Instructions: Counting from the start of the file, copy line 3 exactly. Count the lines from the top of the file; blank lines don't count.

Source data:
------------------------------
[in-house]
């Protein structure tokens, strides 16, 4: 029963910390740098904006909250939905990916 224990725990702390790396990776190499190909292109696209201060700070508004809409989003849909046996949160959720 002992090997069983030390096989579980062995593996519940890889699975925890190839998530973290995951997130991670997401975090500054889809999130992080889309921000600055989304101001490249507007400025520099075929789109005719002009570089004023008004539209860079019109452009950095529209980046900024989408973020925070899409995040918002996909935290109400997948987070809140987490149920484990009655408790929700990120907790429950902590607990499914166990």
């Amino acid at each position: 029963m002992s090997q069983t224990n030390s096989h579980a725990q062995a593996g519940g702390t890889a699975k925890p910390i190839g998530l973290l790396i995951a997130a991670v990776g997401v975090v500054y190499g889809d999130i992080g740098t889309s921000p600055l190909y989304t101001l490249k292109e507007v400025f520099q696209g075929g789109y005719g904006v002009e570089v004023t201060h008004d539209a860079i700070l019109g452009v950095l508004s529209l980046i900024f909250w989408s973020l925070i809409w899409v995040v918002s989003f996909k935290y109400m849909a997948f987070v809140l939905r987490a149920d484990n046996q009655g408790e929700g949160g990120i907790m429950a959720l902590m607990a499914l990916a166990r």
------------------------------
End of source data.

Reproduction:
């Amino acid at each position: 029963m002992s090997q069983t224990n030390s096989h579980a725990q062995a593996g519940g702390t890889a699975k925890p910390i190839g998530l973290l790396i995951a997130a991670v990776g997401v975090v500054y190499g889809d999130i992080g740098t889309s921000p600055l190909y989304t101001l490249k292109e507007v400025f520099q696209g075929g789109y005719g904006v002009e570089v004023t201060h008004d539209a860079i700070l019109g452009v950095l508004s529209l980046i900024f909250w989408s973020l925070i809409w899409v995040v918002s989003f996909k935290y109400m849909a997948f987070v809140l939905r987490a149920d484990n046996q009655g408790e929700g949160g990120i907790m429950a959720l902590m607990a499914l990916a166990r």